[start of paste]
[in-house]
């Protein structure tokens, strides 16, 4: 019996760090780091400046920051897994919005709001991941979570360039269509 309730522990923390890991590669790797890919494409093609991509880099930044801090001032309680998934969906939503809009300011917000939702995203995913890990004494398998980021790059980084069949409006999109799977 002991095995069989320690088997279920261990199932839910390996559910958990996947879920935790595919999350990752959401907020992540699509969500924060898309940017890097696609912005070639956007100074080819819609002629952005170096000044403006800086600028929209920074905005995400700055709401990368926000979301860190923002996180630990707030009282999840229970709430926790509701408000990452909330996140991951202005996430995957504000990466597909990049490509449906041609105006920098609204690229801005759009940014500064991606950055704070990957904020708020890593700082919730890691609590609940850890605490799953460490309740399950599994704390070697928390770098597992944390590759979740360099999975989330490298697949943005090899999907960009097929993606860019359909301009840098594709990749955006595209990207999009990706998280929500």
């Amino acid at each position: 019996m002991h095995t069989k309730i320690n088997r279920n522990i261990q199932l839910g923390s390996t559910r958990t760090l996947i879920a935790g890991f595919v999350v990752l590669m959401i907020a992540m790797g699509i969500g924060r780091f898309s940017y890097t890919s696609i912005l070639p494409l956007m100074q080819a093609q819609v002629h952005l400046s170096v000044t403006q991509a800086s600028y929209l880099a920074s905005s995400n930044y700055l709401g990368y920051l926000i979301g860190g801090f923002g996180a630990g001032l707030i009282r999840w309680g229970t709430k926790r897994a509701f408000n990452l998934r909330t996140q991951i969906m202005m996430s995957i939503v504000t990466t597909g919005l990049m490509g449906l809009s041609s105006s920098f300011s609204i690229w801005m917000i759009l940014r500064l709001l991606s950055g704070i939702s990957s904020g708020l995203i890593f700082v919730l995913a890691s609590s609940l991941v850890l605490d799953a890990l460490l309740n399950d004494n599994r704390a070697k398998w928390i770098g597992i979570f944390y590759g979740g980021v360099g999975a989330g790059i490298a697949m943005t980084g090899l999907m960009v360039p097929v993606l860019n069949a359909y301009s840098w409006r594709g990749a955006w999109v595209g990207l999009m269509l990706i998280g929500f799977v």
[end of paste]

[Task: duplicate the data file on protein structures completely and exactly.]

[in-house]
């Protein structure tokens, strides 16, 4: 019996760090780091400046920051897994919005709001991941979570360039269509 309730522990923390890991590669790797890919494409093609991509880099930044801090001032309680998934969906939503809009300011917000939702995203995913890990004494398998980021790059980084069949409006999109799977 002991095995069989320690088997279920261990199932839910390996559910958990996947879920935790595919999350990752959401907020992540699509969500924060898309940017890097696609912005070639956007100074080819819609002629952005170096000044403006800086600028929209920074905005995400700055709401990368926000979301860190923002996180630990707030009282999840229970709430926790509701408000990452909330996140991951202005996430995957504000990466597909990049490509449906041609105006920098609204690229801005759009940014500064991606950055704070990957904020708020890593700082919730890691609590609940850890605490799953460490309740399950599994704390070697928390770098597992944390590759979740360099999975989330490298697949943005090899999907960009097929993606860019359909301009840098594709990749955006595209990207999009990706998280929500």
């Amino acid at each position: 019996m002991h095995t069989k309730i320690n088997r279920n522990i261990q199932l839910g923390s390996t559910r958990t760090l996947i879920a935790g890991f595919v999350v990752l590669m959401i907020a992540m790797g699509i969500g924060r780091f898309s940017y890097t890919s696609i912005l070639p494409l956007m100074q080819a093609q819609v002629h952005l400046s170096v000044t403006q991509a800086s600028y929209l880099a920074s905005s995400n930044y700055l709401g990368y920051l926000i979301g860190g801090f923002g996180a630990g001032l707030i009282r999840w309680g229970t709430k926790r897994a509701f408000n990452l998934r909330t996140q991951i969906m202005m996430s995957i939503v504000t990466t597909g919005l990049m490509g449906l809009s041609s105006s920098f300011s609204i690229w801005m917000i759009l940014r500064l709001l991606s950055g704070i939702s990957s904020g708020l995203i890593f700082v919730l995913a890691s609590s609940l991941v850890l605490d799953a890990l460490l309740n399950d004494n599994r704390a070697k398998w928390i770098g597992i979570f944390y590759g979740g980021v360099g999975a989330g790059i490298a697949m943005t980084g090899l999907m960009v360039p097929v993606l860019n069949a359909y301009s840098w409006r594709g990749a955006w999109v595209g990207l999009m269509l990706i998280g929500f799977v």